Explore Robben Island

The Village

©David Fleminger
Today, the village on Robben Island is home to 150 permanent residents. They consist of museum staff, prison guides, National Ports Authority employees, lighthouse keepers, Works Department personnel and a couple of die-hards from the old days. It is a small and isolated community, but it is enchanting. The kids walk freely to each other’s houses, doors are left unlocked, time slows down to the point of irrelevance. The village contains about 100 houses, arranged in broad strips on either side of the main road. Each home has a dusty garden and a barrel for catching rain water.

Only 40 of them are currently inhabited, which makes the island rather spooky at night. Charlé, the post mistress, told me that she handles 2000 letters a month, and the island’s Post Office has won awards for its efficiency. The turreted Anglican Church, now Dutch Reformed, still has church services twice a month.

In the centre of the village is the Ledewinkel or community store. Here the locals get their supplies, and the kids drive the shopkeeper mad by constantly nagging for free sweets. The broad stoep of the shop also functions as a meeting place, with two plastic tables provided for afternoon chats.

Next to the shop is a playground and an incongruous miniature-golf course (what South Africans call Putt-Putt). It was built for the prison warders’ entertainment, and it’s still in pretty good condition.

Comparatively Grand Buildings

©David Fleminger
A large swimming pool, behind a high wall, is where the kids usually spend their afternoons on the island; sunning themselves on the warm concrete and pushing each other into the water. The village also has a rugby field and a surreal cricket pitch, which was originally built by the British. The island has a crèche and primary school, with 23 kids and 2 teachers. There is no high-school, so older kids either have to move to Cape Town or catch the daily staff ferry to the mainland. This can be a difficult commute, however, and there is one story of a matric pupil who couldn’t get to his final exam because the sea was too rough. Apparently, the Air Force sent a helicopter to get him!

At the southern end of the Village, facing the hazy shore of Bloubergstrand, is the Governor’s residence and the parsonage. These comparatively grand buildings date from the Victorian era, and now house the conference centre and the guest house (which is only open to invited guests).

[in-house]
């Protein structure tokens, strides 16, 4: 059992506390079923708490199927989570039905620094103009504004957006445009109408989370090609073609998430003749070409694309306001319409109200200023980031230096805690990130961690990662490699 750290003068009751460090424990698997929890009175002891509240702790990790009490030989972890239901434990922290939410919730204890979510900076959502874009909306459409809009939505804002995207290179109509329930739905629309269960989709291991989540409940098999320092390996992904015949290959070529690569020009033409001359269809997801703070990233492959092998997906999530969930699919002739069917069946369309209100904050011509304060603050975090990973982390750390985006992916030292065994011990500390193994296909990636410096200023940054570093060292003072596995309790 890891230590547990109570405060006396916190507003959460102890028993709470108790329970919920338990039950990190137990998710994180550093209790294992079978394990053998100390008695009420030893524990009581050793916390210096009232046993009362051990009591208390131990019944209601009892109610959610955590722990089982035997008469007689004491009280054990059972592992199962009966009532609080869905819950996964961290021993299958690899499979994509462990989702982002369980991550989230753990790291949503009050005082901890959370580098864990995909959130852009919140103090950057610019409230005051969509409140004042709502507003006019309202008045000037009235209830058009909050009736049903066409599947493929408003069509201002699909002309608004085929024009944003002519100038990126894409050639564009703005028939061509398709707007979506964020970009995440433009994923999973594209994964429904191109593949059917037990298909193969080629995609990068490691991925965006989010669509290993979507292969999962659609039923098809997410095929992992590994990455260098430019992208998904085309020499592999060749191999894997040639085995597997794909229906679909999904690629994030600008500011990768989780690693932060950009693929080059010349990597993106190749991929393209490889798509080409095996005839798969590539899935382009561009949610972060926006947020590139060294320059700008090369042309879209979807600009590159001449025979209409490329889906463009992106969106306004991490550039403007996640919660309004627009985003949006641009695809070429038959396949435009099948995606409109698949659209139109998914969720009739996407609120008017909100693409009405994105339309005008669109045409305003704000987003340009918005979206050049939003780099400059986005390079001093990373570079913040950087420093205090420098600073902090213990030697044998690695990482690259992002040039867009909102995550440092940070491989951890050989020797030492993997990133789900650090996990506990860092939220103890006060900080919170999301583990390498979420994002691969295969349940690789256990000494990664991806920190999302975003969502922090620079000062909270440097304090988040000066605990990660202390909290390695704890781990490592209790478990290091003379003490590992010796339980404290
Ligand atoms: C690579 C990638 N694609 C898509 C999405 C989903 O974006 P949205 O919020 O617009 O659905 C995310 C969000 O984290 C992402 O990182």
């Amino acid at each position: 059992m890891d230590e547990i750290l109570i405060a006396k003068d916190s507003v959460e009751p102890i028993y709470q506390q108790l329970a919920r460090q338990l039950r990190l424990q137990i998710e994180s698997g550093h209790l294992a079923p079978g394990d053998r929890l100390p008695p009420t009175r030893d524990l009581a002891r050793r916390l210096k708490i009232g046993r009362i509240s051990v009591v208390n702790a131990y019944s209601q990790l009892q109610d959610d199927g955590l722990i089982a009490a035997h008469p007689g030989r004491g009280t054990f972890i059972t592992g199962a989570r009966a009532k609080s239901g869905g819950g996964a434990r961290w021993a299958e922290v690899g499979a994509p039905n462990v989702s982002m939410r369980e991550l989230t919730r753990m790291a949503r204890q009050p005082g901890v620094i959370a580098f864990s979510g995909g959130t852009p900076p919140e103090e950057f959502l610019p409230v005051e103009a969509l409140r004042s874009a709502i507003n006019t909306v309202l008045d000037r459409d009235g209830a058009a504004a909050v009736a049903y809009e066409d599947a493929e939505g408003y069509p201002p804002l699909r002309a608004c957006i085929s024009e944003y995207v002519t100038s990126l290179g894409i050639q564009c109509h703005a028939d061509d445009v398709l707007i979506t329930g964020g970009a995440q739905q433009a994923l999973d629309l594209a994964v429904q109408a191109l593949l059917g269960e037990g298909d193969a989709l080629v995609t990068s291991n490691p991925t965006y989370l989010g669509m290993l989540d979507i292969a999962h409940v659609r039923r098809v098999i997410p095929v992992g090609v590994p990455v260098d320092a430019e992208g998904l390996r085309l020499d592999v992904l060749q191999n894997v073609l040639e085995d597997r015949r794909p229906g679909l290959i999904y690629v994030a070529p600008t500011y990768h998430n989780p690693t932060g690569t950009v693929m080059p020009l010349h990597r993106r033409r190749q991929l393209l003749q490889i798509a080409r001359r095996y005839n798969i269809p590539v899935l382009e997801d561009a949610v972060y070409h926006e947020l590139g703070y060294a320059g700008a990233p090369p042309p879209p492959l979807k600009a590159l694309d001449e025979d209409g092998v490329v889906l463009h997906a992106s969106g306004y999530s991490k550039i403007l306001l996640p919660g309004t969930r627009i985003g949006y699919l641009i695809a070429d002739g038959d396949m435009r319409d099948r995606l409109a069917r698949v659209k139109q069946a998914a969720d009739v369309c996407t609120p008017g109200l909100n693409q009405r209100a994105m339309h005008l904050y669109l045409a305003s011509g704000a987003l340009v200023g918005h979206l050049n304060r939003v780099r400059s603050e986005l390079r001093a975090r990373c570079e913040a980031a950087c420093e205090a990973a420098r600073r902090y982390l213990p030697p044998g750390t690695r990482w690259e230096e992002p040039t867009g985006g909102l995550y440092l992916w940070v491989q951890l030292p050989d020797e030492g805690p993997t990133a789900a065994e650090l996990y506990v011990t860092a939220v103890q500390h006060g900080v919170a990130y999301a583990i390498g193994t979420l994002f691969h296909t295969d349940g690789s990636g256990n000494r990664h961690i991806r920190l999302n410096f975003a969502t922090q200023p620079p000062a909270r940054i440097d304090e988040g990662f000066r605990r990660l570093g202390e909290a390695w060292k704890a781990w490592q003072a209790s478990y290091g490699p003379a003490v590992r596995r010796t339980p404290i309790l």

Jaw-dropping Views

©Roger de la Harpe
Once past the village, the road swings to the right and runs along the southern edge of the island, right along the coastline. The view is jaw-dropping. Across the channel, Table Mountain, Devil’s Peak and Lion’s Head rise up with preternatural force, dominating the island.

As you drive, the guide will point out Van Riebeeck’s old quarry, several WW2 rifle posts, the demolished military barracks, concrete WW2 lookouts and a recent shipwreck (the Fong Chung No. 11, which ran around in 1975).

Unfortunately, the bus now turns off the perimeter road and drives up the modest slope of Minto Hill, towards the lighthouse. Buck can usually be seen grazing on the thick grass at the foot of the hill, which soon gives way to a dense Bluegum plantation. At the crest of the hill stands the lighthouse. Built in 1865, it has a range of 24 sea miles and a 1.5 kW lamp.

Its light is occulating, giving one flash of five seconds duration every seven seconds. It is the modern descendant of the signal fires that the Dutch used to light on this very same spot, over 300 years ago. A radar station, the De Wall gun battery and a water desalination plant, which supplies the island with fresh water, are all close to the lighthouse.

The bus continues over the hill, past the once-planned golf course and back into the village. At the top of the town, just visible from the road, is a second cemetery that contains the graves of officers and doctors who worked at the General Infirmary. Once you are back in the village, the bus turns left and heads back to the maximum-security prison.

By David Fleminger